Demonstration Planned on Maui Telescope Convoy Route to Haleakalā
A demonstration is planned tonight along a convoy route, which is transporting large loads to the Daniel K Inouye Solar Telescope atop Haleakalā.
The group Kākoʻo Haleakalā is protesting ongoing construction atop the mountain, which they consider sacred. The demonstration begins at 6 p.m. fronting King Kekaulike High School.
An organization meeting to plan the demonstration was held last night at the University of Hawaiʻi Maui College. (Click here for video).
Organizers advised participants that if they are thinking they might get arrested, to make sure they have bail money, as there is no fund to assist with posting bail for members.
Similar convoys were met with protests and more than 25 arrests in 2015 due to issues surrounding development atop Hawaiʻi’s highest mountains.
On July 30, 2015, 20 individuals were arrested for failure to disperse during a demonstration in which individuals attempted to block a planned convoy of vehicles scheduled to deliver equipment to the DKIST. Three weeks later, on Aug. 19, 2015, an additional eight people were arrested on Maui during a demonstration against the ongoing construction of the telescope.
The earlier protests were held at the Puʻunēnē baseyard, but Kahele Dukelow, one of the speakers at last night’s organizational event, said it was unclear where tonight’s convoy would originate, resulting in the selection of the Upcountry site as a demonstration site instead.
In October of 2016, the Hawaiʻi Supreme Court issued an opinion that supported continued construction.
Today’s convoy is scheduled to begin at 10 p.m. and conclude by 2 p.m. tomorrow, and will result in the closure of Crater Road and Haleakalā National Park’s summit road for 16 hours.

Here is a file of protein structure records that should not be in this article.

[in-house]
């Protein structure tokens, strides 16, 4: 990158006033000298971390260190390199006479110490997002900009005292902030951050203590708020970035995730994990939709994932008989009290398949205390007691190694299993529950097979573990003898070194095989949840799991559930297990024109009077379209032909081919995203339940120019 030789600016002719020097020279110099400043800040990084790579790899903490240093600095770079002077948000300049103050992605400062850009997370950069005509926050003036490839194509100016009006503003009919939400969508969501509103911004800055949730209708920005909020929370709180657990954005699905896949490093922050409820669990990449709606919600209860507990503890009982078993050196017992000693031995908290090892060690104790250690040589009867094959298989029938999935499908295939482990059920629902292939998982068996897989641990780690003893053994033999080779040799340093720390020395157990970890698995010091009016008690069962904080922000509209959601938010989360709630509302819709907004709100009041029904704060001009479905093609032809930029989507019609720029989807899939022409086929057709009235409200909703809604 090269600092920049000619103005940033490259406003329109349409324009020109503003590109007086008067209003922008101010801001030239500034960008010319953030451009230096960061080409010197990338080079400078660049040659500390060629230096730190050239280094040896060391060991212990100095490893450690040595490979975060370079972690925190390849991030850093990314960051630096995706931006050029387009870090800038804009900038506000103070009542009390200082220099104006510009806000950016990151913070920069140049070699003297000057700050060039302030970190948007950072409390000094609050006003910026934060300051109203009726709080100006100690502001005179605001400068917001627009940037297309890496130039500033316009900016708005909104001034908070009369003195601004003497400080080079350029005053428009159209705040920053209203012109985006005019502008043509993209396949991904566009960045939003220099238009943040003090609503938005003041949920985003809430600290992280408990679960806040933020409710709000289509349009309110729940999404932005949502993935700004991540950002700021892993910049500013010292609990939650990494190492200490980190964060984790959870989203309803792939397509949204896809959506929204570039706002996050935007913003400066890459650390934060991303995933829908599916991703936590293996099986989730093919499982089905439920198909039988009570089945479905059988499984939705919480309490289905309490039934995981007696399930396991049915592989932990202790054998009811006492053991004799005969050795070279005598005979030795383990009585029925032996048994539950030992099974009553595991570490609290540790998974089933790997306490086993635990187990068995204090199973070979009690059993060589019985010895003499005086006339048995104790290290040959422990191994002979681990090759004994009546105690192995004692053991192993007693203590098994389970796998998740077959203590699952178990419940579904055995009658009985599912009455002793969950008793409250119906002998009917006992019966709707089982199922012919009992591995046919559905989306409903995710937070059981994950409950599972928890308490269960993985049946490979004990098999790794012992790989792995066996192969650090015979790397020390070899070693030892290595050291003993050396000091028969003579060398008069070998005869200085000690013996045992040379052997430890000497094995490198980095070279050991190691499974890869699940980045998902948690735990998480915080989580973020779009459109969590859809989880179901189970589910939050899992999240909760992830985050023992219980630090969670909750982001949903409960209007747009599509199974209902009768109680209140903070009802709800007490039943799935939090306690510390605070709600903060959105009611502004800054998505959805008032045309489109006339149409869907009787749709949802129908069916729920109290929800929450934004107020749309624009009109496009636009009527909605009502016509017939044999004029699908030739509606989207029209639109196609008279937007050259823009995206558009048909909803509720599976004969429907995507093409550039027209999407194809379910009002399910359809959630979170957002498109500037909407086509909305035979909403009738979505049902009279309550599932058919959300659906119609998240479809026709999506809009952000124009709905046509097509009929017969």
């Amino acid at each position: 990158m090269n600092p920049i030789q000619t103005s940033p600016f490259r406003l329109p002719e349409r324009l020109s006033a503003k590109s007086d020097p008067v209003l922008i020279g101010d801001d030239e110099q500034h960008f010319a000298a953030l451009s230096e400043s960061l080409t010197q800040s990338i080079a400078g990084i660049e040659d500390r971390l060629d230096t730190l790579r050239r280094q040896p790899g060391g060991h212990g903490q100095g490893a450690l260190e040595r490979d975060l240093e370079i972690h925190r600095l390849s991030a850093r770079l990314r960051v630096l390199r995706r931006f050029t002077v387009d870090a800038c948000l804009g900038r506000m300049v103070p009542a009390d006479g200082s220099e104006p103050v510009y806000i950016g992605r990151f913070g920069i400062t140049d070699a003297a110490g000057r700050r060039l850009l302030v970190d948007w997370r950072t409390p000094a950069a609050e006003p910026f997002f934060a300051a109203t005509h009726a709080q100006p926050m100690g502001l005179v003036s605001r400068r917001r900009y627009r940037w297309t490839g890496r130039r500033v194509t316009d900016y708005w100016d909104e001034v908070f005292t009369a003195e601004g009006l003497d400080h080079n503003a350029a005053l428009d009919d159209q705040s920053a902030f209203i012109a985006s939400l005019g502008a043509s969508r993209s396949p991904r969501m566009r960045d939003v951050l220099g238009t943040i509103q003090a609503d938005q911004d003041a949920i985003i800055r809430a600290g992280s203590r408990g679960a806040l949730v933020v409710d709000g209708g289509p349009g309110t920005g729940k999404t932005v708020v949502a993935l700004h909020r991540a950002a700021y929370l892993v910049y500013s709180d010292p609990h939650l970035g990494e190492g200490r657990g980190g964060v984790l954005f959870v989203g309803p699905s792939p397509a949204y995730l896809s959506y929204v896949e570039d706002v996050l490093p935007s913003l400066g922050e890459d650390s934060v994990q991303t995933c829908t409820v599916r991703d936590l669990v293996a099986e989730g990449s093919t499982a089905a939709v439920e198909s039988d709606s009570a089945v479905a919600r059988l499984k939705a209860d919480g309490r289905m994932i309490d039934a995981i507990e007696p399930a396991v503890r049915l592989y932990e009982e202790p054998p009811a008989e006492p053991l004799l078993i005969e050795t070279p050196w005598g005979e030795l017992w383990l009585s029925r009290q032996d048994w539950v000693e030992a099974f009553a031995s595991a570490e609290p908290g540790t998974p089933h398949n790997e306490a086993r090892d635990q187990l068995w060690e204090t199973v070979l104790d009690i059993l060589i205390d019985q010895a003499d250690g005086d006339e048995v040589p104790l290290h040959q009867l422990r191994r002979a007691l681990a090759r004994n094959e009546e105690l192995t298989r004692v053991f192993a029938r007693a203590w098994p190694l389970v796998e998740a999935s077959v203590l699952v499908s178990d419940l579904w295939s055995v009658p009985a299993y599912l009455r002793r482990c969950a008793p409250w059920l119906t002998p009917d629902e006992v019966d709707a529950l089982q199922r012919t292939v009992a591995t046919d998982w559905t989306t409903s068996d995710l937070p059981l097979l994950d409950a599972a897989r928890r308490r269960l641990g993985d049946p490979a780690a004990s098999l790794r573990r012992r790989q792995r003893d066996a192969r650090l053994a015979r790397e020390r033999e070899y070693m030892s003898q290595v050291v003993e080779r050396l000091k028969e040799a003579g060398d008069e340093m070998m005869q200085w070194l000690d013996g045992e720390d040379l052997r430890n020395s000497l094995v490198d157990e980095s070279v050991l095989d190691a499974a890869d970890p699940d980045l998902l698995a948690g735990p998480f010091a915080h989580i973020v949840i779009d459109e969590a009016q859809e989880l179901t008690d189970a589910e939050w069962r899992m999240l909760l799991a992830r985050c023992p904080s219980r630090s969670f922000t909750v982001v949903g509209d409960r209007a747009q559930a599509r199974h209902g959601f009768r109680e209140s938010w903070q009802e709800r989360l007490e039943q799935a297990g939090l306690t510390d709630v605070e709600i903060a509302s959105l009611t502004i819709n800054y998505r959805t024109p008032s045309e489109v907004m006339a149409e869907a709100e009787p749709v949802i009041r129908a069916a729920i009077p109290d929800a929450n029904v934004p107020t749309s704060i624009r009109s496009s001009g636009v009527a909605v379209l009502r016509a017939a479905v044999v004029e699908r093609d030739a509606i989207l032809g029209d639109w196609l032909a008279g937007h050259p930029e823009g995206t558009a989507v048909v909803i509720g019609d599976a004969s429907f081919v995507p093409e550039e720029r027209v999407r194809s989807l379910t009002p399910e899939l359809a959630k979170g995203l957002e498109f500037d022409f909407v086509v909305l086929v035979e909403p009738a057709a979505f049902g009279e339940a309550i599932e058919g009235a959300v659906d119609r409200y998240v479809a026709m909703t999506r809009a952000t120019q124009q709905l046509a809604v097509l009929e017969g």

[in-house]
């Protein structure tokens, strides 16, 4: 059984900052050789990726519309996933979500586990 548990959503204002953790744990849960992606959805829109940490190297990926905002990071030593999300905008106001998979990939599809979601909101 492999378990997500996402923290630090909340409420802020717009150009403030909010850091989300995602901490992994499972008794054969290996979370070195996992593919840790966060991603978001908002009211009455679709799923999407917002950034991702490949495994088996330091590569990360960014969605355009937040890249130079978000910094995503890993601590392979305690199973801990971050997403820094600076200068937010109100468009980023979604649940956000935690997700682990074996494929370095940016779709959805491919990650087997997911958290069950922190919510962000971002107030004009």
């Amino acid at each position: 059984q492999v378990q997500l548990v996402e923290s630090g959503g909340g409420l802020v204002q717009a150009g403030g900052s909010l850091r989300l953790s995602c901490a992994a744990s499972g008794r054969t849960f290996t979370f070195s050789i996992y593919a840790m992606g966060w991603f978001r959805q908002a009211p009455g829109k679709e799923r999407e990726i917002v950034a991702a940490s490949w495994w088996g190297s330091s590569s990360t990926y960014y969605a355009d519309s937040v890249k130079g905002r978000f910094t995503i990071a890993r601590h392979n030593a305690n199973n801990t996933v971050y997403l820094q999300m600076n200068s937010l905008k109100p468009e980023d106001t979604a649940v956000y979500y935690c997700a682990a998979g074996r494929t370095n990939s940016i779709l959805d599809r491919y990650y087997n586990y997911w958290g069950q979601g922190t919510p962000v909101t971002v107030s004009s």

The summit will not be accessible for Wednesday sunrise viewing on Aug. 2. Although the park road to the summit will re-open at 2 p.m. on Wednesday, the Haleakalā Visitor Center (at 9740 feet of elevation), will remain closed all day.
The $340 million Daniel K. Inouye Solar Telescope or DKIST Project is located outside of park boundaries. Researchers say studies at the facility could provide clues on the origin and development of solar storms that can affect life on earth.
The convoy’s travel through the park is being allowed via Special Use Permit. The convoy will transport an extremely wide load and travel at 2 to 5 mph. The road precautions are in place due to the size of the convoy and narrowness of the roads. The convoy will include semi-truck trailers and various support vehicles.
Back country permits will be given out at Headquarters Visitor Center (at 7000 feet of elevation), from 2 p.m. to 3:45 p.m. on Wednesday; however, backpackers planning to hike into the crater on Wednesday are strongly urged to obtain their permits a day in advance. Visitors who paid an entrance fee on Monday, Tuesday, or Wednesday (July 31, August 1, August 2) will have a one-day extension on the usual three-day pass. The extension will apply to both the Kīpahulu and Summit Districts.